Photo Gallery The Nazis Take Berlin

In the mid-1920s, Joseph Goebbels was given the difficult task of fostering support for the still-small Nazi Party in Berlin, "the reddest city in Europe besides Moscow." But, by 1933, a combination of street brutality and political smarts succeeded in catapulting the party past rival parties.
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In 1926, later propaganda chief Joseph Goebbels was sent to Berlin, the German capital, to foster support for the growing Nazi Party. It was no easy task. At the time, the center-left Social Democratic Party (SPD) and the Communist Party of Germany (KPD) enjoyed a majority of voter support.

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Goebbels speaks to a brigade of SA members in Berlin's Lustgarten in 1934. The road to this point was long. In the May 1928 election to the Reichstag, as the German parliament was called, only 39,000 Berliners, or 1.6 percent of the city's population, voted for Hitler's party.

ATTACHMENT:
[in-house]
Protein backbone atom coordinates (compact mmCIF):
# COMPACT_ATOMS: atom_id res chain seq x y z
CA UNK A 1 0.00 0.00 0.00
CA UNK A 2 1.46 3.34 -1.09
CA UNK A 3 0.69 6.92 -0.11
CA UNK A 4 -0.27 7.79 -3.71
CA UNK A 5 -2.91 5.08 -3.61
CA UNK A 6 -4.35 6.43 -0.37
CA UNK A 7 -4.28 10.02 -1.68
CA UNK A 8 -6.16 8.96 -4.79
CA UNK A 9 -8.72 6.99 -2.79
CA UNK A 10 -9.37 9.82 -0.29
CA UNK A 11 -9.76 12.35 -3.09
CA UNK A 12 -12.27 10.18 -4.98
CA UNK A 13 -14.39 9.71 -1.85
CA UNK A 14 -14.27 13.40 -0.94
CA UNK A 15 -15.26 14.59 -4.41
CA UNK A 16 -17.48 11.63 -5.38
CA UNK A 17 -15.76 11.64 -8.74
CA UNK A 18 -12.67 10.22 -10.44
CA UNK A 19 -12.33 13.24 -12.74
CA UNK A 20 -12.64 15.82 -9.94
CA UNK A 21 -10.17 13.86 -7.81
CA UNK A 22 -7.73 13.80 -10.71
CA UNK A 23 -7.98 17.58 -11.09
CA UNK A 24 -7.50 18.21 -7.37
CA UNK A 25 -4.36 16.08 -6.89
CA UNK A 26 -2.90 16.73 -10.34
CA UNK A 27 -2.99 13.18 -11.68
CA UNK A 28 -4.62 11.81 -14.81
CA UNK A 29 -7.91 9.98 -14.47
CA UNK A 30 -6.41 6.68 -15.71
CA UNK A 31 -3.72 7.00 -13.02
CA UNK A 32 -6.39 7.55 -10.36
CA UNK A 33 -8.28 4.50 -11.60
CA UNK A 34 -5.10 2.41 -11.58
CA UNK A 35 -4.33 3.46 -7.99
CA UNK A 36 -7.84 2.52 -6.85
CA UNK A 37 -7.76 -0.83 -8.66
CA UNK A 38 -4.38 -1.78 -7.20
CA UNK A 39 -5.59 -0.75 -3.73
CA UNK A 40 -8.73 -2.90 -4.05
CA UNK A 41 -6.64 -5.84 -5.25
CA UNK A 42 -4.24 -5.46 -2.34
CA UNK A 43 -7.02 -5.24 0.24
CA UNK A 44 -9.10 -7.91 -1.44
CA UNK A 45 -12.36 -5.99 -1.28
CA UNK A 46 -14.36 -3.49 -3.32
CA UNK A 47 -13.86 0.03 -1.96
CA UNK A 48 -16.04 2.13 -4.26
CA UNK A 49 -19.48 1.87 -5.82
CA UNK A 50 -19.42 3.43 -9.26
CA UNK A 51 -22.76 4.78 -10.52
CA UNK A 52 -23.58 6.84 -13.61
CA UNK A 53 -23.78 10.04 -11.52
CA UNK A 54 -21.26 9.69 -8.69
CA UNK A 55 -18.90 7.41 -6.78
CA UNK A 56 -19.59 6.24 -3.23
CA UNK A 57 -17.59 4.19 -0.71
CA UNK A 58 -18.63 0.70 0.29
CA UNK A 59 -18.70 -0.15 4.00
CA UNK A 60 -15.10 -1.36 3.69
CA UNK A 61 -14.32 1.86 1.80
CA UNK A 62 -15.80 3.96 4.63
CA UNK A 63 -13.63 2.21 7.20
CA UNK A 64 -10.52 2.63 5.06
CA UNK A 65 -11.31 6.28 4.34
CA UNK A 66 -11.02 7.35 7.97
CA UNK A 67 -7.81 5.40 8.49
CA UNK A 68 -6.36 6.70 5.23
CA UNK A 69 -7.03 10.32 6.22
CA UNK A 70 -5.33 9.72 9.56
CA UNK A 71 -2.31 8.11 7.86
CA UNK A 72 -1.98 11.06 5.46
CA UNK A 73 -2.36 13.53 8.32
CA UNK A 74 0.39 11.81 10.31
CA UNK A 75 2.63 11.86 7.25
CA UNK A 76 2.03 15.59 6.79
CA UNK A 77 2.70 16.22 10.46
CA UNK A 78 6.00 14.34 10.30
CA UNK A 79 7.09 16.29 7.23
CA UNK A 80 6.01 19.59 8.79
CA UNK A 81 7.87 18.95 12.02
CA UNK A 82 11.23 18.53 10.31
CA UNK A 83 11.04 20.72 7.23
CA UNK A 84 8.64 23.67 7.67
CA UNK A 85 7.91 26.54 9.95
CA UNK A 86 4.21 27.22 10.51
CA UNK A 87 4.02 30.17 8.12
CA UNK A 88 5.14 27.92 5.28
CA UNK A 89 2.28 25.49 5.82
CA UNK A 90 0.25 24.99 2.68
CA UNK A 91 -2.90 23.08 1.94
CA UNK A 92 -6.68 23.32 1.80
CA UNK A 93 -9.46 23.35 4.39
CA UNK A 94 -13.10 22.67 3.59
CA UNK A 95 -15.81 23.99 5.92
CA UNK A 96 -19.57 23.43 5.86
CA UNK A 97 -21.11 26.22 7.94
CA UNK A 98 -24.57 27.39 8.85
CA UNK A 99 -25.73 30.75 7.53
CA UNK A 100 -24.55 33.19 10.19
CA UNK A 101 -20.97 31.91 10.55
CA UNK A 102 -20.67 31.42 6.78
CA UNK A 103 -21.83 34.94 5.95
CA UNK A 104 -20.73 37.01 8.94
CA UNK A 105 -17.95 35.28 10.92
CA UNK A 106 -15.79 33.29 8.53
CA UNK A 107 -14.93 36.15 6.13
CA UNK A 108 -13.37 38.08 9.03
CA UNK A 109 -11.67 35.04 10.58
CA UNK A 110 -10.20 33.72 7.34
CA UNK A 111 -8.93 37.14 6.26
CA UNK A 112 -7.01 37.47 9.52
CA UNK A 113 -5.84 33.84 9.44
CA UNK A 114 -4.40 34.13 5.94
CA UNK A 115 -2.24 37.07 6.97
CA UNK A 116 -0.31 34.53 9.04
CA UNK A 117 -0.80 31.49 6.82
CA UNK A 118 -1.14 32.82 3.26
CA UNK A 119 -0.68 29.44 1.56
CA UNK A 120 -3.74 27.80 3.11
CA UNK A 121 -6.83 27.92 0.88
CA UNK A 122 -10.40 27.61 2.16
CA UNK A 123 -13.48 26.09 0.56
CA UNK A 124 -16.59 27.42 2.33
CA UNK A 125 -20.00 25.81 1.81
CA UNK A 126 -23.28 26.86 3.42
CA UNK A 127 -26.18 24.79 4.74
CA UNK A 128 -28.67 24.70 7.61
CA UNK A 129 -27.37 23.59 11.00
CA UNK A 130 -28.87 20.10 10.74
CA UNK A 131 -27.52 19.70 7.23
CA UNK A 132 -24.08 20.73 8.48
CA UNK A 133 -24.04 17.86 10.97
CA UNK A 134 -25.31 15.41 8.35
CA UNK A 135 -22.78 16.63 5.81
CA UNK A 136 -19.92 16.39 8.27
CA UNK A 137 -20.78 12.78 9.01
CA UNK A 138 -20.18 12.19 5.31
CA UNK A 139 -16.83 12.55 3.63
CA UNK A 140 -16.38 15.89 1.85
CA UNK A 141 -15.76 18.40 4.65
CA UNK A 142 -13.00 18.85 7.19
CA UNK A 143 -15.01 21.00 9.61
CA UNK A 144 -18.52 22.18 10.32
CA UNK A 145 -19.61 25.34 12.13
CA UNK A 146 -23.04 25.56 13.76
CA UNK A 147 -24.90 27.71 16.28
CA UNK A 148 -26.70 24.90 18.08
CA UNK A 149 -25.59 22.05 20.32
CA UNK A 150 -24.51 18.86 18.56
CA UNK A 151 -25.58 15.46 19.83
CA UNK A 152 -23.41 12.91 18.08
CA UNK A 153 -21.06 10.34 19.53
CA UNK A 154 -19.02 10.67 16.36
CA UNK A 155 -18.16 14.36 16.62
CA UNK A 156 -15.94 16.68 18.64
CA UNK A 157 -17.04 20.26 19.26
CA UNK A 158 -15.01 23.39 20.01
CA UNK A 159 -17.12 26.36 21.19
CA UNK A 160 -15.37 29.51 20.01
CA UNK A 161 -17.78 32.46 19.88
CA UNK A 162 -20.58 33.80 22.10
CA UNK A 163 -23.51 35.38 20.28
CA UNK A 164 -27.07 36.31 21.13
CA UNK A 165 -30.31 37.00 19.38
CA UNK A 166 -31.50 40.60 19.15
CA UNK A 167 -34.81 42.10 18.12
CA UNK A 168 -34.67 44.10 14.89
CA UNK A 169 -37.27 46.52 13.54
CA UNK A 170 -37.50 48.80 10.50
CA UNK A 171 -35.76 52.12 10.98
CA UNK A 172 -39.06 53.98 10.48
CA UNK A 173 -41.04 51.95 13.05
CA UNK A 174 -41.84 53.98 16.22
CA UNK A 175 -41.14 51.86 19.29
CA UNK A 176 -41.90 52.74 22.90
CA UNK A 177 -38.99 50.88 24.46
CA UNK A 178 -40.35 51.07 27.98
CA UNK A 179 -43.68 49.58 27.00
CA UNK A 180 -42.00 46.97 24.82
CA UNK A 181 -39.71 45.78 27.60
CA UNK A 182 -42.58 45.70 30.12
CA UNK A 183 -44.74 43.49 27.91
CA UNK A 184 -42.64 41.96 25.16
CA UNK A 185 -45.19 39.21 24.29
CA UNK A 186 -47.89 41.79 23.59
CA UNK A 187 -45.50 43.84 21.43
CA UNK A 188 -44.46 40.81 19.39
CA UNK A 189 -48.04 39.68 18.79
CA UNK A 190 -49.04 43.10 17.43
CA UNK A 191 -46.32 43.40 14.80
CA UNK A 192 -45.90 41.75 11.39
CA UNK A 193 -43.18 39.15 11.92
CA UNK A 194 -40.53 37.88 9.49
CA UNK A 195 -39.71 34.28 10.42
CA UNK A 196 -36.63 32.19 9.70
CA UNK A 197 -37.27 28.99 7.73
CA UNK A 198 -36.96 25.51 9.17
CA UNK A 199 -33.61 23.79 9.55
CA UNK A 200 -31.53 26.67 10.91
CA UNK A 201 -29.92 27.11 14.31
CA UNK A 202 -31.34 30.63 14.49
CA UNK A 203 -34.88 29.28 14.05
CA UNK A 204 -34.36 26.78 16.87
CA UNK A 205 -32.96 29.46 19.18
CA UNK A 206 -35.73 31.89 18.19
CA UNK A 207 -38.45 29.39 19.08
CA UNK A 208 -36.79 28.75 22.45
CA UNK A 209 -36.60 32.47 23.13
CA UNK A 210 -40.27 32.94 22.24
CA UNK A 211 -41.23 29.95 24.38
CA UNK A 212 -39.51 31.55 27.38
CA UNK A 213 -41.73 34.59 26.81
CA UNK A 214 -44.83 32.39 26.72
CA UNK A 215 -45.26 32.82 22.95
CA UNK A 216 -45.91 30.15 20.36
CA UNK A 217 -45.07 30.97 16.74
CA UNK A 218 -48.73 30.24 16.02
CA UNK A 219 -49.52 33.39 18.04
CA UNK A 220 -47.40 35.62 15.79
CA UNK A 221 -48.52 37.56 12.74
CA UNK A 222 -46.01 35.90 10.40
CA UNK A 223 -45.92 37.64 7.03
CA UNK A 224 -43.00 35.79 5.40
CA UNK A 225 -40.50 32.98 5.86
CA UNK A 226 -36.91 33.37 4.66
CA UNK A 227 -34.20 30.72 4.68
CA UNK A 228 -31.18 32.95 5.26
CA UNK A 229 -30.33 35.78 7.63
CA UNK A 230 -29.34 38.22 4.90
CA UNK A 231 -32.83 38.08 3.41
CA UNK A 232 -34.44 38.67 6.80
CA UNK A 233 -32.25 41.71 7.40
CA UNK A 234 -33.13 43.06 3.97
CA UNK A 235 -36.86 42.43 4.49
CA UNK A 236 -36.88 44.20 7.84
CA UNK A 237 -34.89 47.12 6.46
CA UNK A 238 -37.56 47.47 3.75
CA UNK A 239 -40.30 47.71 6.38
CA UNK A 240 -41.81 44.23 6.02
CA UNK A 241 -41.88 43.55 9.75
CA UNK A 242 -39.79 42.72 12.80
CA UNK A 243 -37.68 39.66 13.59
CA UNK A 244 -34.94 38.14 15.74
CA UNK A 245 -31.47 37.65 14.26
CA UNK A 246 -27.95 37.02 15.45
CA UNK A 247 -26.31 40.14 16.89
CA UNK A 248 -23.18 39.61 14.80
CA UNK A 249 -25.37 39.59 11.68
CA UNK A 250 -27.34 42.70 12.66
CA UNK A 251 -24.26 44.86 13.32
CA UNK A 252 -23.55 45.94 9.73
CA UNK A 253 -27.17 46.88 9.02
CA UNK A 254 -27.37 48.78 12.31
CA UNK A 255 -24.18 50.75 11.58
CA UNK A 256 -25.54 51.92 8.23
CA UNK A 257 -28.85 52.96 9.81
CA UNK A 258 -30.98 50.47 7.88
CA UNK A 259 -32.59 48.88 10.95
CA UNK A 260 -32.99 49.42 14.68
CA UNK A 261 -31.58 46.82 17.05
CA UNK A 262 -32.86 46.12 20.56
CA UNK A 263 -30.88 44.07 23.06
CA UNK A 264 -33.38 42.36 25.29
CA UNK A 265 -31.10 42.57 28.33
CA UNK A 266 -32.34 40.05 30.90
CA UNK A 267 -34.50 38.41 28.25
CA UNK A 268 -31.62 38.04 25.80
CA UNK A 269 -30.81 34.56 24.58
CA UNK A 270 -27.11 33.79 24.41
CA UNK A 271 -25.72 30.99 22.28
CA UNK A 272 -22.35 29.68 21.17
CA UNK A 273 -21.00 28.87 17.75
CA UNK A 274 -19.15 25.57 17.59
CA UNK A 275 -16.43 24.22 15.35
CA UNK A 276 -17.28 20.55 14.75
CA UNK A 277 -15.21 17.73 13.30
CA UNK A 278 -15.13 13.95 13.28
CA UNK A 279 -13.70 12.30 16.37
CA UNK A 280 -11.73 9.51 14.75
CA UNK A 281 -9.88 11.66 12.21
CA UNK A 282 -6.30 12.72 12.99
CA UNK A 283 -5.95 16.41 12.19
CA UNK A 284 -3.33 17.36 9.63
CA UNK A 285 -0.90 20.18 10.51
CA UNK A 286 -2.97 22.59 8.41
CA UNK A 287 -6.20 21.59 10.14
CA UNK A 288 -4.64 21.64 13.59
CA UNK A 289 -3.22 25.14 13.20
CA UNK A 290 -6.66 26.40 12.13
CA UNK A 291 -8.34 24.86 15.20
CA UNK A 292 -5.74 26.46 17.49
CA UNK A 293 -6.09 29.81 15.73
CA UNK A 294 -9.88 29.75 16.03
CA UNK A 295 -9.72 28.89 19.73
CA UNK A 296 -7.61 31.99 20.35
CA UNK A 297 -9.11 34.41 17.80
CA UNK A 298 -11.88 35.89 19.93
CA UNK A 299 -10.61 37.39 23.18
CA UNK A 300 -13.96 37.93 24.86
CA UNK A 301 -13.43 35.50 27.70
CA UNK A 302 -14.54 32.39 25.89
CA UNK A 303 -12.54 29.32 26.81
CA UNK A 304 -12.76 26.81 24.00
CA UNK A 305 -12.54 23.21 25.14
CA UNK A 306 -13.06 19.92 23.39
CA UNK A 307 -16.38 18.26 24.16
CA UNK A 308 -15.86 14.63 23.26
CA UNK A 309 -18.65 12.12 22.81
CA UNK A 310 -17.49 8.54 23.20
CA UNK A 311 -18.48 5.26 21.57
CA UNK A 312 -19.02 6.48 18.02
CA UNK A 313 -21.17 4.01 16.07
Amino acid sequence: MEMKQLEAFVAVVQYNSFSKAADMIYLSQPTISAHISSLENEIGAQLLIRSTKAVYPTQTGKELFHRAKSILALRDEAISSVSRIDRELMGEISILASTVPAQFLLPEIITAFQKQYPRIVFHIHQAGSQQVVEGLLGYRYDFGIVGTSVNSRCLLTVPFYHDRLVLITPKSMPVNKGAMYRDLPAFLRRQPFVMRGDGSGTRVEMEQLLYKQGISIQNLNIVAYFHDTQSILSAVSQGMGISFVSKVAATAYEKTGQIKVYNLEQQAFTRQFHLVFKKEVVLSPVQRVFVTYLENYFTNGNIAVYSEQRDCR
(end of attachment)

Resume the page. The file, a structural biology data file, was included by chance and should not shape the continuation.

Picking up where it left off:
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Berlin's Nazis waged a political war on two fronts. One front was against the Social Democrats and the established parties running the city and the country. The other was against the communists. Supporters were energized by the killing of Horst Wessel, a prominent Nazi propagandist, in 1930, who became a martyr for the Nazi cause.

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Goebbels stands behind Hilter during a speech. One of the Nazis' major accomplishments was draining support away from the left-wing parties by addressing their rhetoric toward the struggling working class and championing a Marxism-free "socialism of action" marked by hot soup and solidarity. Goebbels promised the "right to work" and "a socialist Germany that gives bread to its children once again."

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The Nazis went from having almost no support in Berlin when Goebbels arrived in 1926 to being the leading party. In the Reichstag election of March 1933, the Nazis would secure 31.3 percent of the vote in Berlin, more than any other party.

Foto: DER SPIEGEL
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Only those who paid close attention to what Goebbels was saying could divine where the journey was about to go under Nazi leadership. Here, Hitler salutes SA troops during a parade in Nuremberg in 1936.

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